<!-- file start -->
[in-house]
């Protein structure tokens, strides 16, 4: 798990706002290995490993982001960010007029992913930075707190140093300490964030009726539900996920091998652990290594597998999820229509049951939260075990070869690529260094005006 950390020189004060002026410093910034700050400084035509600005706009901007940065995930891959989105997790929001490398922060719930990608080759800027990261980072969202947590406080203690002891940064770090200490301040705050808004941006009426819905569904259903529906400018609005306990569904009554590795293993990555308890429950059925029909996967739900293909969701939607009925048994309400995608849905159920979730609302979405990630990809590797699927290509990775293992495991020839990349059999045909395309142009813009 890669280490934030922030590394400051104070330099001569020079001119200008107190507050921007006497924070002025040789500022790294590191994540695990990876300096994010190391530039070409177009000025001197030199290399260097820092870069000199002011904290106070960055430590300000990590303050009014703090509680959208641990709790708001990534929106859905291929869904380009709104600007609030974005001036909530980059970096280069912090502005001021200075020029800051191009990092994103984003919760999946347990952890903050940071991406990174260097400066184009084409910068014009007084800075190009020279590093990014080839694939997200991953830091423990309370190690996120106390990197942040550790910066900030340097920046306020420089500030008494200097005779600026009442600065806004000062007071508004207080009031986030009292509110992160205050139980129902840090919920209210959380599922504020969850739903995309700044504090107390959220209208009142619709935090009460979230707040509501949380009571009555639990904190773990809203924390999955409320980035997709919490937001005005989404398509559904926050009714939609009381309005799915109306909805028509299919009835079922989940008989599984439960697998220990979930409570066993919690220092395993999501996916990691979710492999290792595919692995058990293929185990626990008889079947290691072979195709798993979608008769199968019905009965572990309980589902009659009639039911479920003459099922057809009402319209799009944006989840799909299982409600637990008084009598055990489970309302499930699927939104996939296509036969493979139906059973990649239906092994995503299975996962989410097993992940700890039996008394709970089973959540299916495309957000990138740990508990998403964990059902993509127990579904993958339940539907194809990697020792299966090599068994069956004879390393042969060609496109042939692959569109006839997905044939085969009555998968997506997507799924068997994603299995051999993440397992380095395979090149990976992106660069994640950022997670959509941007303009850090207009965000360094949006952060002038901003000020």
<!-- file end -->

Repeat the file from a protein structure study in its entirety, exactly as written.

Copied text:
[in-house]
């Protein structure tokens, strides 16, 4: 798990706002290995490993982001960010007029992913930075707190140093300490964030009726539900996920091998652990290594597998999820229509049951939260075990070869690529260094005006 950390020189004060002026410093910034700050400084035509600005706009901007940065995930891959989105997790929001490398922060719930990608080759800027990261980072969202947590406080203690002891940064770090200490301040705050808004941006009426819905569904259903529906400018609005306990569904009554590795293993990555308890429950059925029909996967739900293909969701939607009925048994309400995608849905159920979730609302979405990630990809590797699927290509990775293992495991020839990349059999045909395309142009813009 890669280490934030922030590394400051104070330099001569020079001119200008107190507050921007006497924070002025040789500022790294590191994540695990990876300096994010190391530039070409177009000025001197030199290399260097820092870069000199002011904290106070960055430590300000990590303050009014703090509680959208641990709790708001990534929106859905291929869904380009709104600007609030974005001036909530980059970096280069912090502005001021200075020029800051191009990092994103984003919760999946347990952890903050940071991406990174260097400066184009084409910068014009007084800075190009020279590093990014080839694939997200991953830091423990309370190690996120106390990197942040550790910066900030340097920046306020420089500030008494200097005779600026009442600065806004000062007071508004207080009031986030009292509110992160205050139980129902840090919920209210959380599922504020969850739903995309700044504090107390959220209208009142619709935090009460979230707040509501949380009571009555639990904190773990809203924390999955409320980035997709919490937001005005989404398509559904926050009714939609009381309005799915109306909805028509299919009835079922989940008989599984439960697998220990979930409570066993919690220092395993999501996916990691979710492999290792595919692995058990293929185990626990008889079947290691072979195709798993979608008769199968019905009965572990309980589902009659009639039911479920003459099922057809009402319209799009944006989840799909299982409600637990008084009598055990489970309302499930699927939104996939296509036969493979139906059973990649239906092994995503299975996962989410097993992940700890039996008394709970089973959540299916495309957000990138740990508990998403964990059902993509127990579904993958339940539907194809990697020792299966090599068994069956004879390393042969060609496109042939692959569109006839997905044939085969009555998968997506997507799924068997994603299995051999993440397992380095395979090149990976992106660069994640950022997670959509941007303009850090207009965000360094949006952060002038901003000020």